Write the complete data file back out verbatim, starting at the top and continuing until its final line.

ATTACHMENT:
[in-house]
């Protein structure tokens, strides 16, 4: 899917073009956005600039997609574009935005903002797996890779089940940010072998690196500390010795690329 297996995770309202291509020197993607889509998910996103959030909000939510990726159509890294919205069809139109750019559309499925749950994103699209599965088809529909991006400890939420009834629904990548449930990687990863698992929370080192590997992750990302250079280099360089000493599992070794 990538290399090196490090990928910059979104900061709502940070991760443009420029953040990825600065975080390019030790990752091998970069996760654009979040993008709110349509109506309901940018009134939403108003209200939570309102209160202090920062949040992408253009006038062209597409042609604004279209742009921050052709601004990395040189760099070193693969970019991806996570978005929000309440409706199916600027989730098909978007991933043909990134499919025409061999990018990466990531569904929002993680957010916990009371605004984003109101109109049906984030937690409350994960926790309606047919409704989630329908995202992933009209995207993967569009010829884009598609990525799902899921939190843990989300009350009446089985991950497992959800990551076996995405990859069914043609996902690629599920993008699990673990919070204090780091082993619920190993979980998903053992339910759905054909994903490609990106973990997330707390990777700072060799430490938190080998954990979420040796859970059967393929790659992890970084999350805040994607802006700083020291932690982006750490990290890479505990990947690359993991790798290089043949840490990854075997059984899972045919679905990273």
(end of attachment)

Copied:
[in-house]
């Protein structure tokens, strides 16, 4: 899917073009956005600039997609574009935005903002797996890779089940940010072998690196500390010795690329 297996995770309202291509020197993607889509998910996103959030909000939510990726159509890294919205069809139109750019559309499925749950994103699209599965088809529909991006400890939420009834629904990548449930990687990863698992929370080192590997992750990302250079280099360089000493599992070794 990538290399090196490090990928910059979104900061709502940070991760443009420029953040990825600065975080390019030790990752091998970069996760654009979040993008709110349509109506309901940018009134939403108003209200939570309102209160202090920062949040992408253009006038062209597409042609604004279209742009921050052709601004990395040189760099070193693969970019991806996570978005929000309440409706199916600027989730098909978007991933043909990134499919025409061999990018990466990531569904929002993680957010916990009371605004984003109101109109049906984030937690409350994960926790309606047919409704989630329908995202992933009209995207993967569009010829884009598609990525799902899921939190843990989300009350009446089985991950497992959800990551076996995405990859069914043609996902690629599920993008699990673990919070204090780091082993619920190993979980998903053992339910759905054909994903490609990106973990997330707390990777700072060799430490938190080998954990979420040796859970059967393929790659992890970084999350805040994607802006700083020291932690982006750490990290890479505990990947690359993991790798290089043949840490990854075997059984899972045919679905990273």